The Jerusalem Post Internet Edition

A new Palestinian narrative



The forthcoming change of the guard at the IDF has brought an outpouring of praise for Chief of General Staff Lt.-Gen. Moshe Ya'alon, mainly for the victory over the Palestinians and their intifada. The same tributes for Avi Dichter, head of the Shin Bet, were heard as well.

Many talk shows and publicists have bestowed grades of excellence to these two warriors because, in their assessments, Israel has won the war that the "Palestinians imposed on us."

Some have said that the Palestinians themselves share the belief that Israel won the war, proven by the election of Mahmoud Abbas (Abu Mazen), who was against the militarization of the intifada. It is wise to caution ourselves against accepting this Israeli version of the story as presented. Reality is more complex than the "good guys bad guys" account of the past four years.

Who won the Yom Kippur war? The answer depends on which side of the border you're sitting on. Military history is as much a question of geography as of politics. How does one assess a military victory particularly when there is a belief of being the victim?

The Egyptians hit us hard, they surprised us and our very survival was in question. But we hit back, surrounded their army, crossed into their territory and had them on the run.

Some Israeli generals have even stated that the victory of 1973 was, in pure military terms, larger than 1967's. In Egypt they don't exactly see it in the same way. But what does the Egyptian interpretation of history matter? In 2005, Prime Minister Ariel Sharon, who had led our troops into Egyptian territory, says that the Egyptians should now deploy all along our shared border from Gaza to Eilat.

Did the Israeli-Egyptian peace emerge from an Egyptian defeat alone, or did Egypt and its people also have the sense of victory on their side that enabled them to regain their dignity from the bitter losses of 1967?

The Palestinians are licking their wounds of the past four years thousands dead, tens of thousands wounded, the economy destroyed, infrastructures in ruins so much suffering.

Yet there is no sense of defeat in Palestine. There are no articles in the Palestinian press about losing the war. The Palestinian collective memory has added many new chapters to their story.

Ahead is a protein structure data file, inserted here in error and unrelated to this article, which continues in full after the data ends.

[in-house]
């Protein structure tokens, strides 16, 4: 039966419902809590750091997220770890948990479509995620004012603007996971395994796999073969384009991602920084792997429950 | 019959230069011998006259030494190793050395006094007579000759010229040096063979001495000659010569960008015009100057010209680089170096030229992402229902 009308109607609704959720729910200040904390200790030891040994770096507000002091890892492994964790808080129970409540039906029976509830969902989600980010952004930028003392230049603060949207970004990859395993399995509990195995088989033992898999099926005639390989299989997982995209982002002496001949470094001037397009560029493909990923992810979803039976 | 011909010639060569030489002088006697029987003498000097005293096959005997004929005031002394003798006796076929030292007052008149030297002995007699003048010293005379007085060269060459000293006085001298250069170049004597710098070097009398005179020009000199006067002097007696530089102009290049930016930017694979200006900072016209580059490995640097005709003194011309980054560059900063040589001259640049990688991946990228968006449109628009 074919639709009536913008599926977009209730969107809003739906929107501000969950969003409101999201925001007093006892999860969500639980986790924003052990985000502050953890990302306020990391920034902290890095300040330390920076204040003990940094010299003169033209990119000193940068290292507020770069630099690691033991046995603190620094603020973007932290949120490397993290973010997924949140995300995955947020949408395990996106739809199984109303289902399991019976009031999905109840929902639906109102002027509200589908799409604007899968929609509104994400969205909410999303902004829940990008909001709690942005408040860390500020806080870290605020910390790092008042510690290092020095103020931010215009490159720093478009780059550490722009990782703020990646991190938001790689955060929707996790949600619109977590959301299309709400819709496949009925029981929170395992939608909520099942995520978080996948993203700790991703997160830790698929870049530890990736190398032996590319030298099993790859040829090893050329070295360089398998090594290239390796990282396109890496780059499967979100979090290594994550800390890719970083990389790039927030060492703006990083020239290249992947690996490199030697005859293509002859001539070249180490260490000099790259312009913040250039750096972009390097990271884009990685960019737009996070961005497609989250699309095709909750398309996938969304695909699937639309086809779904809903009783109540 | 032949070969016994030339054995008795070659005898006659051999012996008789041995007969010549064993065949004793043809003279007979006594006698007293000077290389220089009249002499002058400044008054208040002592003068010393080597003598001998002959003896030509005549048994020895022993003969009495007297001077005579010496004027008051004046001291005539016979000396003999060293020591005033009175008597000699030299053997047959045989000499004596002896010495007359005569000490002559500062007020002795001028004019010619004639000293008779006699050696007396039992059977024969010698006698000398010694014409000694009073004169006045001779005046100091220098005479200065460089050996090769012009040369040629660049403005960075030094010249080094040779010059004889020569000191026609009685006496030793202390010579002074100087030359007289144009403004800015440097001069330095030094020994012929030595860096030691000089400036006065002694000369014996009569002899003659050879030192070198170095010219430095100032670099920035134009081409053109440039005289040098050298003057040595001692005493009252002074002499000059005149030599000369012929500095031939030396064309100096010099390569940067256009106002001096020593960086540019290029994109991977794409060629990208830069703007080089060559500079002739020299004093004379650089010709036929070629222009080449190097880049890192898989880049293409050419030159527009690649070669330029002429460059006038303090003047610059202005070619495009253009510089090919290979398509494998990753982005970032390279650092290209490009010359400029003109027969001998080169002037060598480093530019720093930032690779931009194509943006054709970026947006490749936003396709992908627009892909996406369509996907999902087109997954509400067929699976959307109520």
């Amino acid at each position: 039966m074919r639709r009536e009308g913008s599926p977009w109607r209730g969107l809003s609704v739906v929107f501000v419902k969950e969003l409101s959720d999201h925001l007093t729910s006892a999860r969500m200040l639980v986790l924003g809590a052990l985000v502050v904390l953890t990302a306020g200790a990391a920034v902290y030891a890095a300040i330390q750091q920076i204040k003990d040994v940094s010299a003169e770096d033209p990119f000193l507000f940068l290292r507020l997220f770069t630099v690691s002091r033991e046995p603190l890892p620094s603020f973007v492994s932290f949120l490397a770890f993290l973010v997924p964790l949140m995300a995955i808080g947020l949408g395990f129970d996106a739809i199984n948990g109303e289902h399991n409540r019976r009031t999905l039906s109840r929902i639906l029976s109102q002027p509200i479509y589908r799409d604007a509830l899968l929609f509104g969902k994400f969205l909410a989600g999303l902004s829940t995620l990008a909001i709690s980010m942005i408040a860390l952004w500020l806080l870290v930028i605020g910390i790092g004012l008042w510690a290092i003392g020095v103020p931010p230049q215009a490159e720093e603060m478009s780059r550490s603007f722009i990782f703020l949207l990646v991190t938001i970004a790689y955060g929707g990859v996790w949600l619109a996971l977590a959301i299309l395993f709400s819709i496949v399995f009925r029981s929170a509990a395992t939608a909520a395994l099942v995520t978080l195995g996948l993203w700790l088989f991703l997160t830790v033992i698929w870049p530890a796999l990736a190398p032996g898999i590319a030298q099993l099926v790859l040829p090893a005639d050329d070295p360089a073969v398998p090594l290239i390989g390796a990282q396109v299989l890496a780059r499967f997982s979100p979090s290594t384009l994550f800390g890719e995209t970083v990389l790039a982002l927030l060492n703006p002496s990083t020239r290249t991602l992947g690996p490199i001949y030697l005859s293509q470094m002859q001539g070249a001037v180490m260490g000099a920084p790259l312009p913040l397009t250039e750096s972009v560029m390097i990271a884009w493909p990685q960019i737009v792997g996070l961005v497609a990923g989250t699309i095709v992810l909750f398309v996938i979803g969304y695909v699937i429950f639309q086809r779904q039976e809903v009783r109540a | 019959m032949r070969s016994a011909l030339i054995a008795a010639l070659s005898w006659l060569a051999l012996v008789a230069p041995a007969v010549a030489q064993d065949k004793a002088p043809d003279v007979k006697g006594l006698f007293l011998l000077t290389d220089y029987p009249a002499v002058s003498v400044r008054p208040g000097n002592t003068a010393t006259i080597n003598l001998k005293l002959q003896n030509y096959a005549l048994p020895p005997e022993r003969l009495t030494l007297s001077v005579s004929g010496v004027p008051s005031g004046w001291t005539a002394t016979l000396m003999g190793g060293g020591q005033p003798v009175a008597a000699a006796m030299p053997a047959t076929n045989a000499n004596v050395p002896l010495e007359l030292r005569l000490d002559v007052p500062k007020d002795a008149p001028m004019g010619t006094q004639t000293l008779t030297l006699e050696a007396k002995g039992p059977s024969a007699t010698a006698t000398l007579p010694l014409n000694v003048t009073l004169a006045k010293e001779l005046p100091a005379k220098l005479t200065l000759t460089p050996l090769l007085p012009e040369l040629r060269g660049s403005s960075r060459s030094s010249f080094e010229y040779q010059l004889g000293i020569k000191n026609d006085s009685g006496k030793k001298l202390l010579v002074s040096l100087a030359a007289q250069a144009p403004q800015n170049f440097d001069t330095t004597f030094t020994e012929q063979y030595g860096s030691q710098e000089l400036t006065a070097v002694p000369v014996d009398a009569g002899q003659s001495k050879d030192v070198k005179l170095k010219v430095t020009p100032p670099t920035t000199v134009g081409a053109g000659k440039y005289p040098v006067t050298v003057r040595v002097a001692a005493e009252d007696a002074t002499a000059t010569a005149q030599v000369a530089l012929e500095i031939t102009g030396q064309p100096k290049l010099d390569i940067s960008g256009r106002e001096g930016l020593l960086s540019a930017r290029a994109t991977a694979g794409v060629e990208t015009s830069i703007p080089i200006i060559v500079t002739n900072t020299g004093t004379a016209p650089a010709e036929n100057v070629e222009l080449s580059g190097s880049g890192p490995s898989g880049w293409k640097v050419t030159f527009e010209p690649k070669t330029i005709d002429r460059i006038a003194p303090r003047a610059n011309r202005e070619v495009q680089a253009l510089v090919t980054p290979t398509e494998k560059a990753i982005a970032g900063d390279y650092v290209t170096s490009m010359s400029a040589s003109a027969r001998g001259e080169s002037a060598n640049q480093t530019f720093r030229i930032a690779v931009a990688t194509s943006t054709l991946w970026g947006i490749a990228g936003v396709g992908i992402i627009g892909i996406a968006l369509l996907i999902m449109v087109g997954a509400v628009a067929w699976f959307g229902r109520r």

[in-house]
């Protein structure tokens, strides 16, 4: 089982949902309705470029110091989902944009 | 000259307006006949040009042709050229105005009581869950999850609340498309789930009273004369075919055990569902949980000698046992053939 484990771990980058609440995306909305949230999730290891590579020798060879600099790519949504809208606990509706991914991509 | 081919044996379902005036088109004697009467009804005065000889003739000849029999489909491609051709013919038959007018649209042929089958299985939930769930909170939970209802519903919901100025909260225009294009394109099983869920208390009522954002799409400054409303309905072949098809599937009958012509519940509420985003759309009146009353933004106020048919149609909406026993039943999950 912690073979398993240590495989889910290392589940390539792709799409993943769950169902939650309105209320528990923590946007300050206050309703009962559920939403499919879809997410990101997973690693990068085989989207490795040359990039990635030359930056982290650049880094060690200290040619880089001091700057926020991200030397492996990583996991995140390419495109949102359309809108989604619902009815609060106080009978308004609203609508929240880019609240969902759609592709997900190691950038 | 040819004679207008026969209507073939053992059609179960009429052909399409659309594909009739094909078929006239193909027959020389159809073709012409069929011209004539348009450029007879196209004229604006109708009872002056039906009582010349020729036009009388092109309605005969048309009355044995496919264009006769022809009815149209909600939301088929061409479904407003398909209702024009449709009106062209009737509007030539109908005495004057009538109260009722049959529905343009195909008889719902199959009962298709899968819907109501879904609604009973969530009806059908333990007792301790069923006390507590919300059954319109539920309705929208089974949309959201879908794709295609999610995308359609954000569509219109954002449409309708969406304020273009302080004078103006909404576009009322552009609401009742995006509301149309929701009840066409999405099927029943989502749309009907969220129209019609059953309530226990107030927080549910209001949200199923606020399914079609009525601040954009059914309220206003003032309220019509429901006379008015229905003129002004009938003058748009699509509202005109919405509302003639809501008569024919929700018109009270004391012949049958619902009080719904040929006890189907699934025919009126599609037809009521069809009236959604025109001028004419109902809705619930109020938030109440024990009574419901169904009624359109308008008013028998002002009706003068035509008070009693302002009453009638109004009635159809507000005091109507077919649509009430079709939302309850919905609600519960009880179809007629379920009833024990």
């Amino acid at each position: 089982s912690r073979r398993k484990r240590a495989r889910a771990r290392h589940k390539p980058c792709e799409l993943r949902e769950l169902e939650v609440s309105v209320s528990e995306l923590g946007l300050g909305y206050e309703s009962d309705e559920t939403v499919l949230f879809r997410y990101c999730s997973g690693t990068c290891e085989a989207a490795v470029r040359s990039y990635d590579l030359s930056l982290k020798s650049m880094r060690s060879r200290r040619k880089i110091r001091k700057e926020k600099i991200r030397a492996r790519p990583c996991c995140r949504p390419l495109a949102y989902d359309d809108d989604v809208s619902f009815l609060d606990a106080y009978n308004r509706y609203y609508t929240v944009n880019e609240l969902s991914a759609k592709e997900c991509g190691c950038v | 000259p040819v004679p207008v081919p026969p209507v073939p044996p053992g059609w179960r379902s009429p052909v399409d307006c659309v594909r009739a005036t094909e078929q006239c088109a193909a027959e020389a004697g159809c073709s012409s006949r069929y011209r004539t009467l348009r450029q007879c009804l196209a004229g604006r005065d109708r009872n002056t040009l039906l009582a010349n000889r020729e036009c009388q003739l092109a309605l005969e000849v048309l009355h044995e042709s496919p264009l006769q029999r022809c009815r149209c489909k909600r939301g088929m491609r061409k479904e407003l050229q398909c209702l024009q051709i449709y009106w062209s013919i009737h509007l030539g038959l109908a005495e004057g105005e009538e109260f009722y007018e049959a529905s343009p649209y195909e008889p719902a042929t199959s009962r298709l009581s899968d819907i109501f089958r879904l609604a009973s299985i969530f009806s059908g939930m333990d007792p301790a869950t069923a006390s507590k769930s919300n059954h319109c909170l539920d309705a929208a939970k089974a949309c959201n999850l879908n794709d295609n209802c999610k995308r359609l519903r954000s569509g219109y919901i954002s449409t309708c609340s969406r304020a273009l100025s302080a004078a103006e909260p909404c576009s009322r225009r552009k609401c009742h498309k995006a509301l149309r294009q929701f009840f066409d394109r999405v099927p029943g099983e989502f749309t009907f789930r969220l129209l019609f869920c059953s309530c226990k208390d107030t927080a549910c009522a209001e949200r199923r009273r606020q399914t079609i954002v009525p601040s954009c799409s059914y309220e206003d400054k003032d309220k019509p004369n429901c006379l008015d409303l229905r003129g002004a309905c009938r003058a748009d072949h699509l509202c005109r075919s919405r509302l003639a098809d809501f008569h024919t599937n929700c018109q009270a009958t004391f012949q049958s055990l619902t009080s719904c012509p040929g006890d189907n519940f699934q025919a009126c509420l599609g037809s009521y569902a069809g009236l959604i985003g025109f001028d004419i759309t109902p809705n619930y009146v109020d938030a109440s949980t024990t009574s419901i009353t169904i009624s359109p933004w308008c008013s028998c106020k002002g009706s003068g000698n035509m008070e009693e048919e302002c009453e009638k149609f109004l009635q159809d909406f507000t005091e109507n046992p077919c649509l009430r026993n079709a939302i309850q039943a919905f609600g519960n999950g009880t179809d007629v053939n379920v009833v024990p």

It is more than interesting to imagine how these past four years will be depicted some day in the Palestinian National Museum. One only need look at some of the mainstream Palestinian political cartoonists to get a sense of reality as seen from across the fence.

The Jenin refugee camp was decimated by the IDF, but the Palestinian cartoons show Palestinian men of steel, heroes fighting against the mighty Israeli military machine. Palestinian children stand tall under the tracks of Israeli tanks.

Pictures of the Palestinian heroes of resistance will long decorate the walls in every Palestinian town. Squares and streets throughout Palestine will be named for the "freedom fighters" The Aksa Intifada has produced a new Palestinian narrative adorned with heroism and a strong sense of justice being on their side.

So intense has been the suffering that the power of the new narrative has potential to replace the old Palestinian narrative as the central theme of their collective identity.

Since 1948 the Palestinian narrative was their nakba the disaster, the tragedy. The Palestinian narrative has been one of loss and suffering, of exile and refuge. That is why the refugee issue and the demand for right of return has become the most fundamental facet of their collective identity.

The narrative being shaped in the past four years is one of heroism, of struggle for freedom, liberation and independence. It is a narrative of the meek against the mighty; of resistance and determination. It is a narrative that is still being written, and it is still affected by the unfolding events every day. It is the narrative that has the potential of giving birth to the Palestinian state that will choose live at peace with Israel.

With all the skepticism about the chances for peace, most Palestinians have a sense that they are taking their destiny in their own hands. Their sense of victimization has not disappeared, and the immediate tendency to imagine a conspiracy in everything Israel does is still prevalent. But there is also a sense of Palestinian initiative, and not only a response to Israeli unilateral steps.

Will the new Palestinian narrative be strong enough to overcome the old, or will it lead to the next intifada? The new narrative provides a positive dynamic of state-building, whereas the old is draped with sorrow and suffering.

With the new Palestinian leadership and their determination to emerge on the world stage as a responsible and successful nation, the chances for real reconciliation increase. As we hope to get back to the negotiating table it is worthwhile to be cognizant that the next chapters in our shared history are being written every day.

The positive outcome of this narrative will depend on whether or not Israel and Palestine are successful in doing a much better job than the last time around.

The writer is the Israeli co-director of the Israel/Palestine Center for Research and Information. www.ipcri.org


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